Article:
Twenty-first Sunday after Pentecost  /  October 21, 2012  /  Resurrection Lutheran Church 

Text: Mark 10: 35 – 45  /  Message by Rev. Carol Kniseley  /  Title:  Make Me a Servant Today

Little known fact: today’s Gospel story was never meant to be told.     It was too embarrassing.    After traveling with Jesus for close to three years, they were right there with our Lord…breathing the same air…trying their best to recall what Jesus had been teaching them day in and day out…and still…they don’t quite get it.     Try as they might…even on the best of days...according to Mark’s Gospel, they always seem to miss the mark.       Who are we talking about?     Why the Sons of Thunder, as Jesus liked to call them.     Known to the rest of us as the two brothers from Galilee, James and John were among the first disciples to be hand-picked by Jesus himself.   

Their father was named Zebedee….and their mother, whose name we are not told, also became a follower of Jesus.     We know they were fisherman by trade because when Jesus called them…they immediately left their father in the boat where they were helping him to mend a net.    Of all the disciples Jesus could have chosen to be closest to…he chose only three:  Peter, James, and his younger brother John.      It would be these three that would later bear witness to Jesus’ transfiguration on Mount Tabor.     It would be these three who watched in awe as Jesus brought a little girl back to life…by simply lifting her by the hand.    And even more telling, it would be these three whom Jesus chose to be near him in the Garden of Gethsemane…on the night in which he was betrayed.      It was these three whom Jesus apparently counted on more than all the rest…which makes today’s story all the more embarrassing.   

By coming to Jesus and asking to be placed in positions of authority and power…Jesus knew they did not know what they were asking.    According to Mark’s time line, they are already on their way to Jerusalem.      Jesus has been trying his best to prepare them for what was about to take place.    It wasn’t going to be pretty by anyone’s imagination…and yet, it is in this context that James and his brother John decided to make their big move.     And so they stated:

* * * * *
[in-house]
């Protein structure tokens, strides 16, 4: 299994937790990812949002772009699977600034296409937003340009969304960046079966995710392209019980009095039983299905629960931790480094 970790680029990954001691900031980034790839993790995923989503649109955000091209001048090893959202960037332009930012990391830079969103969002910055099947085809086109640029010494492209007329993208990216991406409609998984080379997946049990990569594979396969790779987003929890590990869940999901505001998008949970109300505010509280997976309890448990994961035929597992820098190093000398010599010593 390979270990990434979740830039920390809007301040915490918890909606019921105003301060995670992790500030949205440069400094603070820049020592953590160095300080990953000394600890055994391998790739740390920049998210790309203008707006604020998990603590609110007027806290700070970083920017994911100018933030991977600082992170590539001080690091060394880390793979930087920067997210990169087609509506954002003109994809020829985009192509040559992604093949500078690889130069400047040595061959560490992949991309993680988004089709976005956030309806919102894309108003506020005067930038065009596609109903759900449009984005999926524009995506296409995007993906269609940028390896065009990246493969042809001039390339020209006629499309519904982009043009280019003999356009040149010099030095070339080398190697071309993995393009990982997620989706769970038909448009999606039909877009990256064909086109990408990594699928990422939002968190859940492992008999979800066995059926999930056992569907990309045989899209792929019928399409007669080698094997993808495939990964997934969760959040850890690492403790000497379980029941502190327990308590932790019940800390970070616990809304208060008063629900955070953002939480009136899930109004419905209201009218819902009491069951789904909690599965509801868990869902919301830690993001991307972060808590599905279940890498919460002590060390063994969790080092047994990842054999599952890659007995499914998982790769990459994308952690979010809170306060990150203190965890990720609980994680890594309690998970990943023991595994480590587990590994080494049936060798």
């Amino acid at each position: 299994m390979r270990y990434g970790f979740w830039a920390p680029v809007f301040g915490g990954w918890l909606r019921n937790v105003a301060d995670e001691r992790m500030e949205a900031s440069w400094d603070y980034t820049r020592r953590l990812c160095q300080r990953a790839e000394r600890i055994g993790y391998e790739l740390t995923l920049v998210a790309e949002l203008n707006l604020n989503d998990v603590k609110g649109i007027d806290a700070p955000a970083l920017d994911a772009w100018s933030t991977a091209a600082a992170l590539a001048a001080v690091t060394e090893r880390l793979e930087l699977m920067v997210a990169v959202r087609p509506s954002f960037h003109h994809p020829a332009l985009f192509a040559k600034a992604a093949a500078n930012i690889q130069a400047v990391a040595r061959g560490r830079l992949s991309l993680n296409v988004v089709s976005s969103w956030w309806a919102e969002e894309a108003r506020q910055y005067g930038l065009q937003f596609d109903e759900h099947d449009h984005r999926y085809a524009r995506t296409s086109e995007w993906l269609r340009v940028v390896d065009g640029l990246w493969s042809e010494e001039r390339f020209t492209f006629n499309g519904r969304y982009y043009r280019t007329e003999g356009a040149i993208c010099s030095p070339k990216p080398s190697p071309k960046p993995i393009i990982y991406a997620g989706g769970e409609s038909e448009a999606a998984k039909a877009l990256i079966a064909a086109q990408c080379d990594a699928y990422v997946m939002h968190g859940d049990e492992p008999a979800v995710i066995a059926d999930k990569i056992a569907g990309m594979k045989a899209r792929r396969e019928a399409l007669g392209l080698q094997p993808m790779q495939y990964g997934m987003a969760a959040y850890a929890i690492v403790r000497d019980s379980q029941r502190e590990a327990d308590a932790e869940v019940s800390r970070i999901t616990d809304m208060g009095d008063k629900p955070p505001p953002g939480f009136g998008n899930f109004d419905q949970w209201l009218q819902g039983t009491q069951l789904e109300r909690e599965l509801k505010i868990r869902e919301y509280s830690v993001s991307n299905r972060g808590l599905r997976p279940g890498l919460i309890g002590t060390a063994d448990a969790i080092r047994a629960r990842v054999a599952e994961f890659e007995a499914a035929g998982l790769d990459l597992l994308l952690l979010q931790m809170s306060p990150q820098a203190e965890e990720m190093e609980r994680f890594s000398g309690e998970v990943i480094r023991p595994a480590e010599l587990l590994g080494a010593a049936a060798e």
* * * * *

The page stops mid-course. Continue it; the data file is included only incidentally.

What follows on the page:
‘Teacher…we want you to do for us…whatever we ask of you.’

And even before he can reply, Jesus can almost predict what they are going to ask from him.

          ‘Grant us to sit…one at your right hand…and one at your left in your glory.’

From the look on Jesus face, one can almost feel his disappointment.     After all this time, even those closest to him seemed to be farther from recognizing the truth.    

          ‘It simply doesn’t work that way,’ Jesus tries to tell them.    For some reason they had all gotten the idea that the Kingdom of God was going to be like a giant banquet table.     And that those who were seated at the table…were there because of some divine appointment.     What James and John are betting on is that Jesus will be slated for the #1 position…and that his most loyal staff members will be seated…one on his right…and one on his left.     

          It simply doesn’t work that way,’ Jesus continues to insist.    The new world that is coming…is not at all like the one we live in.     The new world will turn the old one upside down.     And so, despite what the world says…those seated at the head table and being waited on hand and foot…are not the ones to watch.   

Look closely.     The ones to keep your eyes on are the ones slipping in and out among the guests refilling the wine glasses and laying down clean silverware for the next course.      Those who are considered great, according to Jesus, are not the ones sitting to the left and to the right of the guest of honor.    Instead they are the ones stirring the pots in the kitchen, testing the temperature of the soup so that it is neither too hot or too cold for the guests.      In other words, it has nothing to do with the theology of glory….and everything to do with the cross.    

James and John want Jesus to hurry up and take his rightful place as King of the world.     And yet, Jesus has other concerns to deal with:

1)    Has everyone been served?

2)    Is all of the food on the table?  Including the bread and the wine?

3)    Does anyone need anything

He asks these questions because he already knows the answers.     The Son of Man came not to be served…but to serve…and to give his life a ransom for many.     Each one of us who professes to be a follower of Jesus…has been baptized into the life, death, and resurrection of our Lord Jesus.      Which, in a nutshell, means that like James and John…we too have been called aside for a very special reason.      The name that Jesus has designated for us…he also chose for himself:  a servant of all.      If we do not understand it completely, we should not be too hard on ourselves.     Even those closest to Jesus had their moments when they missed their mark by a long shot.     The good news for them and for us…is that Jesus never stopped teaching them…and not once did he turn his back on them.      The same can be said of his relationship with each one of us.  

This much we can be certain of:  whether we can make sense of it or not, ‘serving’ is how God will transform this world, not from the top down…but from the bottom up.     The true gift of giving then, must come from a servant’s heart…one that doesn’t have time for excuses…but instead turns the question of James and John upside down.

‘Teacher…we want to do for you…whatever you ask of us.’

To which Jesus will undoubtedly reply:  ‘Go in peace…serve the Lord.’     Amen